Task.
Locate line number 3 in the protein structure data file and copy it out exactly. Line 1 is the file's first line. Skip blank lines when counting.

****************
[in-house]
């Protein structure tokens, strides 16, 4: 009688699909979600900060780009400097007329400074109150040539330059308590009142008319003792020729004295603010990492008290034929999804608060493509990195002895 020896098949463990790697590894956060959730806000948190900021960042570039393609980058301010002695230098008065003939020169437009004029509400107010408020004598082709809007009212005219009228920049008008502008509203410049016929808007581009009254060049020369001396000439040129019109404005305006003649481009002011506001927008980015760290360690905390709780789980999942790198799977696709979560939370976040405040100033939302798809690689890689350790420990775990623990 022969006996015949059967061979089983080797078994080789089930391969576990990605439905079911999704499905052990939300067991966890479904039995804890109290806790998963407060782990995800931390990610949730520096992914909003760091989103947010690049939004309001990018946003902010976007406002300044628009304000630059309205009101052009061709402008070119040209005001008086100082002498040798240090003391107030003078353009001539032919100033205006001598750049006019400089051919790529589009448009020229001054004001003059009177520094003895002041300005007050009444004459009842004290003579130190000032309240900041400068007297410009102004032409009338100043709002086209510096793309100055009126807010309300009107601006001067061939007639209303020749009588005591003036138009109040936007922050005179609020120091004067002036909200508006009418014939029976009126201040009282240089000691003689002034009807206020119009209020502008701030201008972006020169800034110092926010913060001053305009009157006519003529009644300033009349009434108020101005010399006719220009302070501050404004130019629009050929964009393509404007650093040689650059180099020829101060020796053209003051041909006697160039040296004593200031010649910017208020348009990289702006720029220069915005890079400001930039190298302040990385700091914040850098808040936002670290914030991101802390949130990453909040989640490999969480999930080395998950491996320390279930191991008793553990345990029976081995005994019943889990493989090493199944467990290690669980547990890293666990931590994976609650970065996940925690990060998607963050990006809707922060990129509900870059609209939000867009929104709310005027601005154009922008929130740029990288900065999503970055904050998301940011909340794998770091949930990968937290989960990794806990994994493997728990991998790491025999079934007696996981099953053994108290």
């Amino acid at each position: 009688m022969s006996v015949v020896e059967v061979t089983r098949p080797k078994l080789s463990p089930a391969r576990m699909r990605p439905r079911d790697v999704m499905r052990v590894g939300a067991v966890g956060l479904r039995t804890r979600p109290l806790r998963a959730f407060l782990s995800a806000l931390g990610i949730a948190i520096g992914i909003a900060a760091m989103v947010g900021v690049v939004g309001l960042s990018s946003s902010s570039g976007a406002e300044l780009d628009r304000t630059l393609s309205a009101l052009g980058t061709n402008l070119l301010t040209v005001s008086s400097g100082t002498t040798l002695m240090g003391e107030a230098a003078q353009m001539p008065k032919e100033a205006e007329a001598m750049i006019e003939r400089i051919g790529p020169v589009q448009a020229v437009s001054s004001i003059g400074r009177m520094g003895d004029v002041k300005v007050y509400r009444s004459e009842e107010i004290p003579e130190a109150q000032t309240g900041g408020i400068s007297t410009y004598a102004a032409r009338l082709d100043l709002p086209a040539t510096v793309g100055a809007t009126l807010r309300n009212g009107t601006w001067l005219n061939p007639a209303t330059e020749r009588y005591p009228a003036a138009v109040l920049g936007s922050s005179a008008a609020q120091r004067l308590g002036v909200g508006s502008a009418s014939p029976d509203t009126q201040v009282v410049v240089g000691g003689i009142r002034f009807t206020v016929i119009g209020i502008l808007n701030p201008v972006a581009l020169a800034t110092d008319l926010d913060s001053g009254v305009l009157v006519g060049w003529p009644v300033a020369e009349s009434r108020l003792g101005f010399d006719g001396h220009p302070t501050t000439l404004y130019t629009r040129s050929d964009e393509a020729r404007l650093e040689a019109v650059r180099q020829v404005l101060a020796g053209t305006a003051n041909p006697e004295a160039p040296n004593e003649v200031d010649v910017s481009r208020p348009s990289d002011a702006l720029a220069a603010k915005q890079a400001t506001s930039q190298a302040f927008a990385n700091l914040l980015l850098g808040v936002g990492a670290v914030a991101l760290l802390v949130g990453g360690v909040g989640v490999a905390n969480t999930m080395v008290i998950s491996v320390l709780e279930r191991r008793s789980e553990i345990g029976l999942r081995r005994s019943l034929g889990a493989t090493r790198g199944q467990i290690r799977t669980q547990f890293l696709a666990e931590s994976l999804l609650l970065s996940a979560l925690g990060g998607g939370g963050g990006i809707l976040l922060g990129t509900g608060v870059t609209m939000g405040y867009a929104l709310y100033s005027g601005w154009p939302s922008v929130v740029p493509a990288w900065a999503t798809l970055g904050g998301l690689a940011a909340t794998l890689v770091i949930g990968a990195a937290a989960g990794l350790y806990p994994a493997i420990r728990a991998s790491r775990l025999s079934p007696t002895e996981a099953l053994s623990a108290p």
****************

């Amino acid at each position: 009688m022969s006996v015949v020896e059967v061979t089983r098949p080797k078994l080789s463990p089930a391969r576990m699909r990605p439905r079911d790697v999704m499905r052990v590894g939300a067991v966890g956060l479904r039995t804890r979600p109290l806790r998963a959730f407060l782990s995800a806000l931390g990610i949730a948190i520096g992914i909003a900060a760091m989103v947010g900021v690049v939004g309001l960042s990018s946003s902010s570039g976007a406002e300044l780009d628009r304000t630059l393609s309205a009101l052009g980058t061709n402008l070119l301010t040209v005001s008086s400097g100082t002498t040798l002695m240090g003391e107030a230098a003078q353009m001539p008065k032919e100033a205006e007329a001598m750049i006019e003939r400089i051919g790529p020169v589009q448009a020229v437009s001054s004001i003059g400074r009177m520094g003895d004029v002041k300005v007050y509400r009444s004459e009842e107010i004290p003579e130190a109150q000032t309240g900041g408020i400068s007297t410009y004598a102004a032409r009338l082709d100043l709002p086209a040539t510096v793309g100055a809007t009126l807010r309300n009212g009107t601006w001067l005219n061939p007639a209303t330059e020749r009588y005591p009228a003036a138009v109040l920049g936007s922050s005179a008008a609020q120091r004067l308590g002036v909200g508006s502008a009418s014939p029976d509203t009126q201040v009282v410049v240089g000691g003689i009142r002034f009807t206020v016929i119009g209020i502008l808007n701030p201008v972006a581009l020169a800034t110092d008319l926010d913060s001053g009254v305009l009157v006519g060049w003529p009644v300033a020369e009349s009434r108020l003792g101005f010399d006719g001396h220009p302070t501050t000439l404004y130019t629009r040129s050929d964009e393509a020729r404007l650093e040689a019109v650059r180099q020829v404005l101060a020796g053209t305006a003051n041909p006697e004295a160039p040296n004593e003649v200031d010649v910017s481009r208020p348009s990289d002011a702006l720029a220069a603010k915005q890079a400001t506001s930039q190298a302040f927008a990385n700091l914040l980015l850098g808040v936002g990492a670290v914030a991101l760290l802390v949130g990453g360690v909040g989640v490999a905390n969480t999930m080395v008290i998950s491996v320390l709780e279930r191991r008793s789980e553990i345990g029976l999942r081995r005994s019943l034929g889990a493989t090493r790198g199944q467990i290690r799977t669980q547990f890293l696709a666990e931590s994976l999804l609650l970065s996940a979560l925690g990060g998607g939370g963050g990006i809707l976040l922060g990129t509900g608060v870059t609209m939000g405040y867009a929104l709310y100033s005027g601005w154009p939302s922008v929130v740029p493509a990288w900065a999503t798809l970055g904050g998301l690689a940011a909340t794998l890689v770091i949930g990968a990195a937290a989960g990794l350790y806990p994994a493997i420990r728990a991998s790491r775990l025999s079934p007696t002895e996981a099953l053994s623990a108290p």